Once the background color has been identified and MED, DIF and POORWHT obtained from the histogram, the shading correction is preformed. Two embodiments will be described but first it should be understood that the shading correction methods and apparatus according to the present invention are based upon the following sampling concept. Gray scale values of the pels in a general neighborhood around a given pel in an image to be corrected are sampled. The samples must be far enough from the pel being corrected and from each other that any data related information content shows essentially no correlation between samples or with the pel being corrected. The samples should be closely enough spaced, however, that an accurate estimate of the low spatial frequency shading effects can be obtained. As a practical matter, samples should be taken at a radius distance from the given pel greater than the character size of the text data and perhaps in the range of 10 to 20 pel distances from that pel.
In a first embodiment of the invention a look-up table is constructed which remaps the original image to a correction image. Access is made to a look-up table which has as an input a multibit digital data signal representing the gray scale intensity value for one of a number of samples in the selected neighborhood around a given or current pel being corrected. The output from this look-up table is a signal representing the difference between the input intensity value of the neighboring pel being sampled and the medium previously calculated, except that if the difference value determined exceeds the permitted range R for background, as determined above, the corrective output of the look-up table for that current pel is set to zero, representing no correction made. In this embodiment of the invention, further samples are taken in the selected neighborhood point by point around the current pel to be corrected and the corrective outputs or correction terms generated by the look-up table are summed. An average value is obtained by dividing the sum of correction terms by the number of samples taken. This averaged correction value is used to correct the current pel intensity value for shading effects in shading correction filter 20. The shading corrected intensity value of the current pel is determined by the following equation:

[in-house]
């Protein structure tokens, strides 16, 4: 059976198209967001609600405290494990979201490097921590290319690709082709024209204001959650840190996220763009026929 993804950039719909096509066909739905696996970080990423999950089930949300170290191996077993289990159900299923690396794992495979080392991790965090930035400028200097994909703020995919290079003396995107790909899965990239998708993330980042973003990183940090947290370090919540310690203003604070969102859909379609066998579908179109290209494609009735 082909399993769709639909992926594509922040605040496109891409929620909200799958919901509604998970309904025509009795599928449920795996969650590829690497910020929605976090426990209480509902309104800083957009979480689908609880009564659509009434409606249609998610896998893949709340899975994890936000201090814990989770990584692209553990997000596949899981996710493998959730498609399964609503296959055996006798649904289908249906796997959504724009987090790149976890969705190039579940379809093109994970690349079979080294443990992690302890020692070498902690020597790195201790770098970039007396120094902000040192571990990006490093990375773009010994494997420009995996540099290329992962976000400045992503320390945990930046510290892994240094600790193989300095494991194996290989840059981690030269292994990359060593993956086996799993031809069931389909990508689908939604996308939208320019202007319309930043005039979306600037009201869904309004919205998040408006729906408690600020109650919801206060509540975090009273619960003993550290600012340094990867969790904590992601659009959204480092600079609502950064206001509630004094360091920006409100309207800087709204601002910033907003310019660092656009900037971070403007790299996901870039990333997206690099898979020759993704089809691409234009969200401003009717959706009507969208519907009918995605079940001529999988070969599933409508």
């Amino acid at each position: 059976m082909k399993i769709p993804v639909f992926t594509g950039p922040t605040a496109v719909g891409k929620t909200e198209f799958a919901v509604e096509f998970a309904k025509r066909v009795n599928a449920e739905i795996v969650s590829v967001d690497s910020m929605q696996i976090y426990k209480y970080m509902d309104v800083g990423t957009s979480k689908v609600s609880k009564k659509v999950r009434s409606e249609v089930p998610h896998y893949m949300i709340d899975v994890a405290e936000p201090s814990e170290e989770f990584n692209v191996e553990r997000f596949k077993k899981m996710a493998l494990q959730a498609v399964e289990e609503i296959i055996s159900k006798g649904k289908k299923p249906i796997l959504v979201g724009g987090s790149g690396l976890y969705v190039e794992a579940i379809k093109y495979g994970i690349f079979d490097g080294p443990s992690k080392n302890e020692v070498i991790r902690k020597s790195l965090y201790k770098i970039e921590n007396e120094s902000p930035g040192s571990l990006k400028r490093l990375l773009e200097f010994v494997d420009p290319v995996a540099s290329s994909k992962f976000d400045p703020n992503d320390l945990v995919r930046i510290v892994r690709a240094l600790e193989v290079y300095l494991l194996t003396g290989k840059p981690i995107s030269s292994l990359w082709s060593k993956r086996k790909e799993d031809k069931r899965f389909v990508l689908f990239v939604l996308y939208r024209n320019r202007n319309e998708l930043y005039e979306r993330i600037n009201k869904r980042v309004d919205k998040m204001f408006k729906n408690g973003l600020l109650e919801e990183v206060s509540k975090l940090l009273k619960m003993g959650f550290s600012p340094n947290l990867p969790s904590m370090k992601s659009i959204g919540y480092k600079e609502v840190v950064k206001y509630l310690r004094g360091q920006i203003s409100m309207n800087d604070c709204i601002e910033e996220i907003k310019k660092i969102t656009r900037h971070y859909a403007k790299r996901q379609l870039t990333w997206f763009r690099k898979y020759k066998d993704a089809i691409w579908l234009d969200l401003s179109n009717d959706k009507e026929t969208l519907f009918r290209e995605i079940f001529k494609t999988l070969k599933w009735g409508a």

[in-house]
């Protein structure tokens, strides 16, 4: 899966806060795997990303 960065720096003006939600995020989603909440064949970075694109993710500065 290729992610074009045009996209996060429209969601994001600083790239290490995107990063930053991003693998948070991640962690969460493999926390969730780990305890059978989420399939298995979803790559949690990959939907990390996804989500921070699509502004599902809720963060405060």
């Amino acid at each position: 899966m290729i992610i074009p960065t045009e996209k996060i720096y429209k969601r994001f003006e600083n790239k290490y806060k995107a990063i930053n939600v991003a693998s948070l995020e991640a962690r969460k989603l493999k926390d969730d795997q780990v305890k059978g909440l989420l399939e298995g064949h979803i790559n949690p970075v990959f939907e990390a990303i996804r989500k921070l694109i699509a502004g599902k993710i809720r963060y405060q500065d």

X' is the corrected value of the current pel;
X is the original value of the current pel;
M is the median value; and
A is the average value of the neighborhood background determined above, so that (M-A) is the average correction value for the neighborhood sample.
This creates a correction image which is the difference between the original image and the median for all pixels in the original image with intensities within the background range R. For all pixels in the original image at MIN or below in intensity, the correction image is zero.
Since the method set forth with respect to this embodiment determines an average background from a group of samples around the current pel, if samples are taken in an all black area such as off the edge of the frame, a skewed average will result causing an erroneous correction. Therefore, for pels in the band around the perimeter of the image, the average is taken including samples at the opposite edge of the image as if the image had been wrapped around so that the corresponding opposite edges were adjacent. Although this technique is an improvement over the prior art, there is still room for improvement since, for example, shading at the right and left edges of an image may not be the same due to external conditions.
Referring now to FIGS. 5.1-5.7, a second embodiment of the present invention which deals with the edge problem will now be described.
For purposes of explanation, a brief description of the Grinnell GMR-270 image processor will be given. The embodiment is not limited to this particular processor, however. The Grinnell GMR-270 image processor has four input look-up table (LUTs) each having an 8 bit input and 8 bit output. The eight input bits correspond to 256 different possible outputs. The 4 input LUTs are arranged in pairs to provide two 16 bit inputs to an arithmetic logic unit (ALU). The high order input tables provide the most significant 8 bits and the low order input tables provide the least significant 8 bits to their respective inputs. The output of the ALU is 16 bits and a carry bit. The 10 least significant bits of the ALU output can be fed to an output LUT which produces an 8 bit output. This output table therefore has 1024 input states, but only 256 unique output states. The ALU carry bit can be written to overlay bit planes. One of the overlays can be used to switch between two logical functions in the ALU. The other can be directed to the most significant input bit of the output LOT in place of the normal processor output to that input bit of the table.